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Gertrudes

Guest
truth seeker said:
Gimpy said:
Tonight: curried beef tongue. (An experiment)
You may know this already, but if it's your first time having it, you may want to remove the skin before eating it. I made a lamb broth with tongues last week and wasn't crazy about the skin. The rest was good though.

Oh yes, you definitely have to remove the skin from tongue, it isn't edible. The way we do it is cook it for an hour or so in the pressure cooker (very handy little tool!), peel the skin off, and then cook it again for another hour. If you want to add anything to the tongue, as in any vegetables for example, you should only add them after having peeled the skin off.
Some people even prefer to cook the tongue until being able to remove the skin, then freeze it so that it is ready to properly cook it when needed.

I've always been crazy about tongue since I was a child. I love it! The consistency, the flavour, everything. After years without having seen it anywhere, I found it last year at a local butcher, and just last week, I found it online from grass fed cows :D
 
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Gertrudes

Guest
Last two days we've been having stewed beef brisket from grass fed cows, which is then roasted until brown. Then we add left over fat from the Christmas goose, coupled with a few brussel sprouts.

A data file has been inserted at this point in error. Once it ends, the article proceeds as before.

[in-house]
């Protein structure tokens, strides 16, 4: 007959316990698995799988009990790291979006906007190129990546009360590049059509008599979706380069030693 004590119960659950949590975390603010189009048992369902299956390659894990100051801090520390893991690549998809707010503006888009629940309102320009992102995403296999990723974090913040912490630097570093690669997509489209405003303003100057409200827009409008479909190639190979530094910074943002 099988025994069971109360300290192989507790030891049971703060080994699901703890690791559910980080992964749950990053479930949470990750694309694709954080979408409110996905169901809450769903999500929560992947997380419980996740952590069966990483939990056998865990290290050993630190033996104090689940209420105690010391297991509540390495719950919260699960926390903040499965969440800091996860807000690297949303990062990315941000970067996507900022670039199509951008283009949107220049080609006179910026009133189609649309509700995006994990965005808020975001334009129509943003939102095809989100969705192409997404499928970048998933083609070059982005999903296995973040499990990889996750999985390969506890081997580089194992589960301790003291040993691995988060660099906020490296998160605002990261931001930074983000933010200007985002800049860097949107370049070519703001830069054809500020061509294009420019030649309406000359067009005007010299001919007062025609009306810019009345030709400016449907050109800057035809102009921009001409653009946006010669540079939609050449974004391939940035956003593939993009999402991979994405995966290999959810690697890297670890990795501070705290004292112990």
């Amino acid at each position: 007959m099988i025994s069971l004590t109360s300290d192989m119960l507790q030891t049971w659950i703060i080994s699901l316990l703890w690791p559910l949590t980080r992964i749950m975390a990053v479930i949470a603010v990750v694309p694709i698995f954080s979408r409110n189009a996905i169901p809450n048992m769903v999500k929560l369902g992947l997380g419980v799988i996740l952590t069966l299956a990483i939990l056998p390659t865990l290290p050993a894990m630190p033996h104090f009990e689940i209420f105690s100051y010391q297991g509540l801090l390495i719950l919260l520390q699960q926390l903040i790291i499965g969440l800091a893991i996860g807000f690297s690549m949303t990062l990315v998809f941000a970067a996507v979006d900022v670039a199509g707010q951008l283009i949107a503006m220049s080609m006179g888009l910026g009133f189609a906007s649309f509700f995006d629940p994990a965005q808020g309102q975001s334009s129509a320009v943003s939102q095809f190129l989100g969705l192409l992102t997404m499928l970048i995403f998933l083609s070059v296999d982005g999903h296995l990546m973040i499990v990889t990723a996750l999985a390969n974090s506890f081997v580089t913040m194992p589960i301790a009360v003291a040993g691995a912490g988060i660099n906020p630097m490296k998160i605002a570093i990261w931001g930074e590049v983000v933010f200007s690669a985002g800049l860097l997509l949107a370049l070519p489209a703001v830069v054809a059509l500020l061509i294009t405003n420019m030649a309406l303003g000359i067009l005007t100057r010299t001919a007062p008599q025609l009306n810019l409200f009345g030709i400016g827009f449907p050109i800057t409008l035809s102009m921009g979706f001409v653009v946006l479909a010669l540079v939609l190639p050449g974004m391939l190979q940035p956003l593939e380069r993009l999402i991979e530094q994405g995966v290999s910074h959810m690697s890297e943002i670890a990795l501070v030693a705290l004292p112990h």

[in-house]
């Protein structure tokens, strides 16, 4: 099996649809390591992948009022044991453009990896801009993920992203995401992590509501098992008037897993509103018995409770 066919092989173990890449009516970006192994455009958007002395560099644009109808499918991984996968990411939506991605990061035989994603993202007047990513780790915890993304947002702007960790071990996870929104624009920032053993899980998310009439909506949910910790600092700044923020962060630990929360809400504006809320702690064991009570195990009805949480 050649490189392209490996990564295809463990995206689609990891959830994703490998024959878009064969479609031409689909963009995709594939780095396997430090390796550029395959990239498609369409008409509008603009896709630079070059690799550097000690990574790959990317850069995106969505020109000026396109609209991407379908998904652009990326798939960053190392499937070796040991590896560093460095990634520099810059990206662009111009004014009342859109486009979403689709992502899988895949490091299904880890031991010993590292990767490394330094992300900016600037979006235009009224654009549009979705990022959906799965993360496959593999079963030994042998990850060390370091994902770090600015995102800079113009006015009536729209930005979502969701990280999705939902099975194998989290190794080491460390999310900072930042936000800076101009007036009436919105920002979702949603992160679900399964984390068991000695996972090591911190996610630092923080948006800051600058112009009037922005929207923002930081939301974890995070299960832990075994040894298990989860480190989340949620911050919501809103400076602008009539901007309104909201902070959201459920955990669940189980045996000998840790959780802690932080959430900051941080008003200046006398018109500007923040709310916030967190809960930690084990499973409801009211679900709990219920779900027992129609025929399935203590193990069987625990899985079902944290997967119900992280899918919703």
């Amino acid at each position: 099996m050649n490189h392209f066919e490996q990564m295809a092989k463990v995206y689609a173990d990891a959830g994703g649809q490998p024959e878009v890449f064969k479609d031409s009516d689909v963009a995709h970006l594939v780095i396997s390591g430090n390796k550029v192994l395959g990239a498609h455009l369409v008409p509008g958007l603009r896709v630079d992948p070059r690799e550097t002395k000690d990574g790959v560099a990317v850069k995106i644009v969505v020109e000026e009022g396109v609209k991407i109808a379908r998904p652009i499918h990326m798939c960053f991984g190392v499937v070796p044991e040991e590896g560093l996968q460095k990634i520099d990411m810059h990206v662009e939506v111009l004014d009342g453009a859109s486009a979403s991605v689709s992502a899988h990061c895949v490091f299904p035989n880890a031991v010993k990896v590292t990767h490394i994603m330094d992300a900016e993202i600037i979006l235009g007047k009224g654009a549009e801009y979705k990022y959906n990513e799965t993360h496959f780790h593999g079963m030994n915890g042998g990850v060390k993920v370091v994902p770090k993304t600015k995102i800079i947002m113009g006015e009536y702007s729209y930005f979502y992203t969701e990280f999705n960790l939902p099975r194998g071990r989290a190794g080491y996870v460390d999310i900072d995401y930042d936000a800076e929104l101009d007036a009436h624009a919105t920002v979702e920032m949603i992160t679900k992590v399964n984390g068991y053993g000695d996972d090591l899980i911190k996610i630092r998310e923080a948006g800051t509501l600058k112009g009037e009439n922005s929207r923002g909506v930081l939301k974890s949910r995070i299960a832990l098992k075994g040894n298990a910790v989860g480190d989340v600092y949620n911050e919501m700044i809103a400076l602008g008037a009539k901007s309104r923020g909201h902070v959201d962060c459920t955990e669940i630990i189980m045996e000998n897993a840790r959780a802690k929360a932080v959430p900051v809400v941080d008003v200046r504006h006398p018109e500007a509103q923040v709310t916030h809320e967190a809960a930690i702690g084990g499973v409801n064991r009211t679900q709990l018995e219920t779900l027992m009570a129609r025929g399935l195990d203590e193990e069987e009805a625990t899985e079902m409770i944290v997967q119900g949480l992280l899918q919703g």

Having eaten supermarket meat for my entire life, I am amazed at how flavoursome the free range, properly fed meat I've been buying lately is. This grass fed beef is just so delicious!
 

Oxajil

Ambassador
Ambassador
FOTCM Member
Gertrudes said:
Having eaten supermarket meat for my entire life, I am amazed at how flavoursome the free range, properly fed meat I've been buying lately is. This grass fed beef is just so delicious!

Good on you Gertrudes! Nice that you found a source that sells grass fed meat! The comments about tongue made me curious, I'll definitely will be trying it soon, though I don't have a stainless steel pressure cooker yet, so I'll try to fry it instead, adding some water to it, so hopefully it'll cook through.